It may seem easy to lose a nursing license, but the truth of the matter is that it is extremely difficult. There are processes in place to give nurses the benefit of the doubt and help them retain their documentation. From honest mistakes to total crimes, nurses have lost their licenses in a number of ways.
Your work as a nurse can be hectic and stressful at the best of times. When a difficult job becomes too much, it might be tempting to snap at others. You might even entertain the notion of taking your frustration out on someone who is unable to fight back or is unaware of any potential misconduct. While you may never act on these thoughts, it is important for you and other nurses in Texas to understand the potential consequences of unprofessional conduct.
When nurses do their job well, patients are often appreciative. Many express their gratitude through tokens of thanks such as homemade cookies or a heartfelt letter. These gifts are probably fine to accept and can be a big part of what keeps nurses showing up day after day in a stressful job.
Look at any list of stressful jobs, and chances are that nursing is right up there. For one thing, nurses must wear many hats: medical professional, caregiver, confidant and gofer, to name some. Quite a few work long, soul-draining shifts where they deal with problems that not many other people see.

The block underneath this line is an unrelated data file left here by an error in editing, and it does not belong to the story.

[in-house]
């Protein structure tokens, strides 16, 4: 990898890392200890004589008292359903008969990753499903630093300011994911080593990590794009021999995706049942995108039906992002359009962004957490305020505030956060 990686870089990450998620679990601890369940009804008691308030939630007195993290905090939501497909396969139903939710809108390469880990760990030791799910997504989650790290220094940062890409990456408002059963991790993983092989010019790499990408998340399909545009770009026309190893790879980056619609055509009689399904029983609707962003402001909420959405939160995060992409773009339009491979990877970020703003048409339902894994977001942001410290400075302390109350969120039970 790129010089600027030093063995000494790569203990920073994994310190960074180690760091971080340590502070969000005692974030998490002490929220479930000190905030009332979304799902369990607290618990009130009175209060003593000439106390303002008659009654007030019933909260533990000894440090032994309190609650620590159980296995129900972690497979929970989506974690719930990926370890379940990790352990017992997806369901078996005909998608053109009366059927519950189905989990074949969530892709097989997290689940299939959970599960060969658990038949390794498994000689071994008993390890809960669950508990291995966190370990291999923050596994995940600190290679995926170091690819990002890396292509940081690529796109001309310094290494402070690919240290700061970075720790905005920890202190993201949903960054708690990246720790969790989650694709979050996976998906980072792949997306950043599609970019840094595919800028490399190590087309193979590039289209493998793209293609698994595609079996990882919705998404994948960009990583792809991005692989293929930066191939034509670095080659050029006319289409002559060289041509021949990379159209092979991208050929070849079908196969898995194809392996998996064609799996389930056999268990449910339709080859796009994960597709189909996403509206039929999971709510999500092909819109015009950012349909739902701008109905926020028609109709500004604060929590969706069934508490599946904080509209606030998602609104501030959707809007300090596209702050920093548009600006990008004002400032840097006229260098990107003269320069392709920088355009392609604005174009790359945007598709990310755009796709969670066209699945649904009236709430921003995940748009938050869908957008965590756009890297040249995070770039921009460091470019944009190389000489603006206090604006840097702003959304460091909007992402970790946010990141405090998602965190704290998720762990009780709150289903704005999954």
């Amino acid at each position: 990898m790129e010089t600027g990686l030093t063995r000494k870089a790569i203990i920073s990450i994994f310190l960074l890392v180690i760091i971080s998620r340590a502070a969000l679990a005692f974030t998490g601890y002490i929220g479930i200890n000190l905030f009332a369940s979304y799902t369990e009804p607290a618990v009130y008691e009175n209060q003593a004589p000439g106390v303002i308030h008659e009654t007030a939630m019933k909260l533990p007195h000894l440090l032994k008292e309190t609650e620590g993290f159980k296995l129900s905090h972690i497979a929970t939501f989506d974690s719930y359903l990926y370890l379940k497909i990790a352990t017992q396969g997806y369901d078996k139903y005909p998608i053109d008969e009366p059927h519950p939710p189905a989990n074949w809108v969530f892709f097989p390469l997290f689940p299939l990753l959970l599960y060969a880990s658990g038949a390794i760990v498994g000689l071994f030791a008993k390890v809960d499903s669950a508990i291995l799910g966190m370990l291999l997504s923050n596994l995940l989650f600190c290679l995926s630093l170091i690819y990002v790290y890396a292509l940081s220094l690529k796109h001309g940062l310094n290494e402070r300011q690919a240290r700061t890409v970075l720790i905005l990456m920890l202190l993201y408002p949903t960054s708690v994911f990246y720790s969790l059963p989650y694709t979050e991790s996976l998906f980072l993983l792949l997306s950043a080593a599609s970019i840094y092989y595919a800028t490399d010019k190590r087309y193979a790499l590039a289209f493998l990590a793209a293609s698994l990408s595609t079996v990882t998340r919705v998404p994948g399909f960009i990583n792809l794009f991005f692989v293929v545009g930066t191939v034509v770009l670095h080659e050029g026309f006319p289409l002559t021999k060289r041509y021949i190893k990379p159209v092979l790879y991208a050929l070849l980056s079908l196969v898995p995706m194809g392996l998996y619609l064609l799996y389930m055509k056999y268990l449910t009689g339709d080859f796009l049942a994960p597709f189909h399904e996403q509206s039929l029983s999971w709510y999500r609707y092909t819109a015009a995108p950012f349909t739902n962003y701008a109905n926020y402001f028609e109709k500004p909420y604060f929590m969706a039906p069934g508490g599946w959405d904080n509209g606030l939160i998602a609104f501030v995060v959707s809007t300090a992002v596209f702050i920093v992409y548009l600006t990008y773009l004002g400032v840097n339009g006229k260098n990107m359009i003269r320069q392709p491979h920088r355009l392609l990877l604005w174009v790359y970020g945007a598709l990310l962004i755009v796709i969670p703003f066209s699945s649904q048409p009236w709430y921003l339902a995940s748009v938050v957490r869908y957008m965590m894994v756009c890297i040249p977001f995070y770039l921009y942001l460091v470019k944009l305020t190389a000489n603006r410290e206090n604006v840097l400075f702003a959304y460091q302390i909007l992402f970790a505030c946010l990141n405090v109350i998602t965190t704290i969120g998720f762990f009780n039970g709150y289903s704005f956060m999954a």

Nurses in Texas can lose their nursing licenses for a multitude of reasons, one of which includes bad behavior. However, some worry about whether episodes of depression may put their license at risk. That worry may cause some to avoid seeking the treatment they need.
Losing your nursing license would be devastating. After all the years of hard work and dedication to your passion, a revocation is the last thing you want to happen. But even simple mistakes and errors can lead to disciplinary action by the state board. It is therefore crucial for you to be familiar with the laws and procedures you must follow.
Nurses play an integral role in the health care industry. According to the Bureau of Labor Statistics, there are currently over 200,000 nurses in the state of Texas alone. Many nurses worry about losing their licenses and no longer being able to do what they love.
Let us say that you relocated to Texas to take a position as Nurse Practitioner with a small physician's group. No sooner had you settled in when your supervisor told you to make a change to a medical record so that it would support a certain billing code. You followed instructions, but that was a big mistake.
Being charged with a DWI is embarrassing, expensive and stressful. But if you are a nurse who has been convicted of a DWI while you were off duty, then the stakes are even higher. Your livelihood could be at risk.
Anytime a LVN or RN faces a disciplinary proceeding with Texas Board of Nursing (BON), he or she should immediately contact an attorney who is well-versed in the processes and professionals involved. With your license in jeopardy, you cannot afford to take on the matter alone or with someone who is not qualified to help you.